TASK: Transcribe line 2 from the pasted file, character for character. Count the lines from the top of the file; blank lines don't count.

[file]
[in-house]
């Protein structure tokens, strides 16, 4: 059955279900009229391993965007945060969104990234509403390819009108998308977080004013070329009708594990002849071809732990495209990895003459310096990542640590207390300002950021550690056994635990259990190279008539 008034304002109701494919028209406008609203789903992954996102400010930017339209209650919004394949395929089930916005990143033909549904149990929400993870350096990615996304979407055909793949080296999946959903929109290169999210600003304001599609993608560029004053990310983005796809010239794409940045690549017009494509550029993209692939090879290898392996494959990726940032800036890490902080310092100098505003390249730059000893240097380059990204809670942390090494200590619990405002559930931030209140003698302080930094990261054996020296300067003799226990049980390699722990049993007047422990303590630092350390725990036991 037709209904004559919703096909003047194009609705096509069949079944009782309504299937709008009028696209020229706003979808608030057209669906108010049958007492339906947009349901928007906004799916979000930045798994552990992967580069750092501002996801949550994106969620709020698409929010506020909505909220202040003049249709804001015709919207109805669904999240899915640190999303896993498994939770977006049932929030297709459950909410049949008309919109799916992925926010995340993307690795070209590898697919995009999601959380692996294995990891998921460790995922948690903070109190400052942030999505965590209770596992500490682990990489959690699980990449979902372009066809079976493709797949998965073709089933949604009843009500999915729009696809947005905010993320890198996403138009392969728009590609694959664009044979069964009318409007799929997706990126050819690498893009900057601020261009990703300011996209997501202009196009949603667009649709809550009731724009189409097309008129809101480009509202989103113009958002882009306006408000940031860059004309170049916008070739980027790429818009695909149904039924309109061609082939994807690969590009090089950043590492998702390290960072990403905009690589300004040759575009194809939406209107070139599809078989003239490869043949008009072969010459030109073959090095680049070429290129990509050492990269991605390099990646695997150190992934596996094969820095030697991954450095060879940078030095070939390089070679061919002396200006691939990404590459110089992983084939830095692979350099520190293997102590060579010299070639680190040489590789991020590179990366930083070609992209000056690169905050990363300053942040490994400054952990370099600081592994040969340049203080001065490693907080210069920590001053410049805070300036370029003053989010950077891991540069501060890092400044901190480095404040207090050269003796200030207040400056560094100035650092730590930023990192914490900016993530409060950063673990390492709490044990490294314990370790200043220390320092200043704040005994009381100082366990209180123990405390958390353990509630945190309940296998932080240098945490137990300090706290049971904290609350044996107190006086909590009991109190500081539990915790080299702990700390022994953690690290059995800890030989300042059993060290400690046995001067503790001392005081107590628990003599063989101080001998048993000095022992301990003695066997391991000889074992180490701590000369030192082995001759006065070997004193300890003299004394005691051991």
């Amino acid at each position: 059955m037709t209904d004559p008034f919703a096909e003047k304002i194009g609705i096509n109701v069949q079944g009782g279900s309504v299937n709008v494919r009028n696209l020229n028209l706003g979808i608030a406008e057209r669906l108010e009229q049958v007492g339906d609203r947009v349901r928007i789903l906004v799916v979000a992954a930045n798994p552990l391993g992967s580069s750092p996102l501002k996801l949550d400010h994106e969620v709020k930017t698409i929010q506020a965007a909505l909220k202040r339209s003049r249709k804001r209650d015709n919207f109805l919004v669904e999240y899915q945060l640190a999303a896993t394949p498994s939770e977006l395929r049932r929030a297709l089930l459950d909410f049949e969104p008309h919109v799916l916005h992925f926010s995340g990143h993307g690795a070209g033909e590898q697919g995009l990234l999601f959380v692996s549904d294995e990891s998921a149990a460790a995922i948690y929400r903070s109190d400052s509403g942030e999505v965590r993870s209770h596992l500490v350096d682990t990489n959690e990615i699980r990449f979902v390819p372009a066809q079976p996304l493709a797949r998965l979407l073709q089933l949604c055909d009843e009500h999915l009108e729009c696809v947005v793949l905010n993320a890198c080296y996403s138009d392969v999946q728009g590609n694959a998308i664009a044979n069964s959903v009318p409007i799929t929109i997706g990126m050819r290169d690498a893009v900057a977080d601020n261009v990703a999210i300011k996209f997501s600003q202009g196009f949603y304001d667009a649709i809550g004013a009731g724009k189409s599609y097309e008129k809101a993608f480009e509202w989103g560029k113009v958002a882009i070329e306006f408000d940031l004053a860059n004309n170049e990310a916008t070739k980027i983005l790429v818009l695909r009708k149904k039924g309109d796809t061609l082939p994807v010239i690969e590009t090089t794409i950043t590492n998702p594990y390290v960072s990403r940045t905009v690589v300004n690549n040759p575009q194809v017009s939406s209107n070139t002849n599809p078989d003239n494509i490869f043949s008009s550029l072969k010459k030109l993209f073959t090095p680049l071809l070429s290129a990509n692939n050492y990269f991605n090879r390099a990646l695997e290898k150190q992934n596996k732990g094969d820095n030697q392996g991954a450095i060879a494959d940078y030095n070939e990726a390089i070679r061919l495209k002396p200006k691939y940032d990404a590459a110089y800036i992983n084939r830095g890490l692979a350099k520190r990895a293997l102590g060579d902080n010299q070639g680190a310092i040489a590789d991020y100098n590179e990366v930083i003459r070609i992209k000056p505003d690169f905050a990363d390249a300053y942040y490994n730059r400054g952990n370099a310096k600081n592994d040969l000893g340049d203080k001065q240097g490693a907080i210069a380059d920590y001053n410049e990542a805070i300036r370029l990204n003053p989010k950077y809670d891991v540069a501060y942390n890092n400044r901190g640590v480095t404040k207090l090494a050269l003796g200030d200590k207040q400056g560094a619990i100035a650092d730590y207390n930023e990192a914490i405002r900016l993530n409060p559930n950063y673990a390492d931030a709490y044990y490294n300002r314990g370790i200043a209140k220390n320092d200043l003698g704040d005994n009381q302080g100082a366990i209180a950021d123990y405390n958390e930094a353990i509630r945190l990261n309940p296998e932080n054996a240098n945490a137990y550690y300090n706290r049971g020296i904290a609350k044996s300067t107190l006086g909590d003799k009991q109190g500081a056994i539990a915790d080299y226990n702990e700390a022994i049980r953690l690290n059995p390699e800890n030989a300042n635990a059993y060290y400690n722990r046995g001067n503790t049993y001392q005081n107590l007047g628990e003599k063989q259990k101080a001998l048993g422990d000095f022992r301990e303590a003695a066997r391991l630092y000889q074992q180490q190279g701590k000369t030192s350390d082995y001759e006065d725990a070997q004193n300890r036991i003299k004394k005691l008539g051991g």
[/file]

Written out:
């Protein structure tokens, strides 16, 4: 059955279900009229391993965007945060969104990234509403390819009108998308977080004013070329009708594990002849071809732990495209990895003459310096990542640590207390300002950021550690056994635990259990190279008539 008034304002109701494919028209406008609203789903992954996102400010930017339209209650919004394949395929089930916005990143033909549904149990929400993870350096990615996304979407055909793949080296999946959903929109290169999210600003304001599609993608560029004053990310983005796809010239794409940045690549017009494509550029993209692939090879290898392996494959990726940032800036890490902080310092100098505003390249730059000893240097380059990204809670942390090494200590619990405002559930931030209140003698302080930094990261054996020296300067003799226990049980390699722990049993007047422990303590630092350390725990036991 037709209904004559919703096909003047194009609705096509069949079944009782309504299937709008009028696209020229706003979808608030057209669906108010049958007492339906947009349901928007906004799916979000930045798994552990992967580069750092501002996801949550994106969620709020698409929010506020909505909220202040003049249709804001015709919207109805669904999240899915640190999303896993498994939770977006049932929030297709459950909410049949008309919109799916992925926010995340993307690795070209590898697919995009999601959380692996294995990891998921460790995922948690903070109190400052942030999505965590209770596992500490682990990489959690699980990449979902372009066809079976493709797949998965073709089933949604009843009500999915729009696809947005905010993320890198996403138009392969728009590609694959664009044979069964009318409007799929997706990126050819690498893009900057601020261009990703300011996209997501202009196009949603667009649709809550009731724009189409097309008129809101480009509202989103113009958002882009306006408000940031860059004309170049916008070739980027790429818009695909149904039924309109061609082939994807690969590009090089950043590492998702390290960072990403905009690589300004040759575009194809939406209107070139599809078989003239490869043949008009072969010459030109073959090095680049070429290129990509050492990269991605390099990646695997150190992934596996094969820095030697991954450095060879940078030095070939390089070679061919002396200006691939990404590459110089992983084939830095692979350099520190293997102590060579010299070639680190040489590789991020590179990366930083070609992209000056690169905050990363300053942040490994400054952990370099600081592994040969340049203080001065490693907080210069920590001053410049805070300036370029003053989010950077891991540069501060890092400044901190480095404040207090050269003796200030207040400056560094100035650092730590930023990192914490900016993530409060950063673990390492709490044990490294314990370790200043220390320092200043704040005994009381100082366990209180123990405390958390353990509630945190309940296998932080240098945490137990300090706290049971904290609350044996107190006086909590009991109190500081539990915790080299702990700390022994953690690290059995800890030989300042059993060290400690046995001067503790001392005081107590628990003599063989101080001998048993000095022992301990003695066997391991000889074992180490701590000369030192082995001759006065070997004193300890003299004394005691051991």